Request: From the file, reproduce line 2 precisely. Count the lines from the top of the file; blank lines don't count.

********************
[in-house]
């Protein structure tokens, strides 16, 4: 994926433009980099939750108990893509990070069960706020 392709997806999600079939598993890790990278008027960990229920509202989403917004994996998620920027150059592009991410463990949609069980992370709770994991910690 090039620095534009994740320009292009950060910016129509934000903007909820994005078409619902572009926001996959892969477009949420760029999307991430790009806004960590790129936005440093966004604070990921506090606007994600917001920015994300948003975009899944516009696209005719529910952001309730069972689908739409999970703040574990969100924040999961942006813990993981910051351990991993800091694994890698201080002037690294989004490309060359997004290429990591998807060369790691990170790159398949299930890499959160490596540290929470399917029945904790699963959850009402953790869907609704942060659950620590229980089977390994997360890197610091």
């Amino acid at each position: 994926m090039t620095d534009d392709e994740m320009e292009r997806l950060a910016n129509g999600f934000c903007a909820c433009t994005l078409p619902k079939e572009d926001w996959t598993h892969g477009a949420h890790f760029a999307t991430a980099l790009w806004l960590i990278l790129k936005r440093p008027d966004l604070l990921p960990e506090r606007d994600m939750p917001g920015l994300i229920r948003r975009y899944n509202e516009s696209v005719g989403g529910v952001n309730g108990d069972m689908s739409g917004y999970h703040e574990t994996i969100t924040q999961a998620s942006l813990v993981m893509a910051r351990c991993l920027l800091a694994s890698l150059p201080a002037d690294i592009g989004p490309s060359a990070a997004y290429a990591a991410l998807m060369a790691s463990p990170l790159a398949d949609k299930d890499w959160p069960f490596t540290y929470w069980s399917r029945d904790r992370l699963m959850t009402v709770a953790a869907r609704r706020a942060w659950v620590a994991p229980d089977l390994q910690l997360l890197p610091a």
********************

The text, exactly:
């Protein structure tokens, strides 16, 4: 994926433009980099939750108990893509990070069960706020 392709997806999600079939598993890790990278008027960990229920509202989403917004994996998620920027150059592009991410463990949609069980992370709770994991910690 090039620095534009994740320009292009950060910016129509934000903007909820994005078409619902572009926001996959892969477009949420760029999307991430790009806004960590790129936005440093966004604070990921506090606007994600917001920015994300948003975009899944516009696209005719529910952001309730069972689908739409999970703040574990969100924040999961942006813990993981910051351990991993800091694994890698201080002037690294989004490309060359997004290429990591998807060369790691990170790159398949299930890499959160490596540290929470399917029945904790699963959850009402953790869907609704942060659950620590229980089977390994997360890197610091």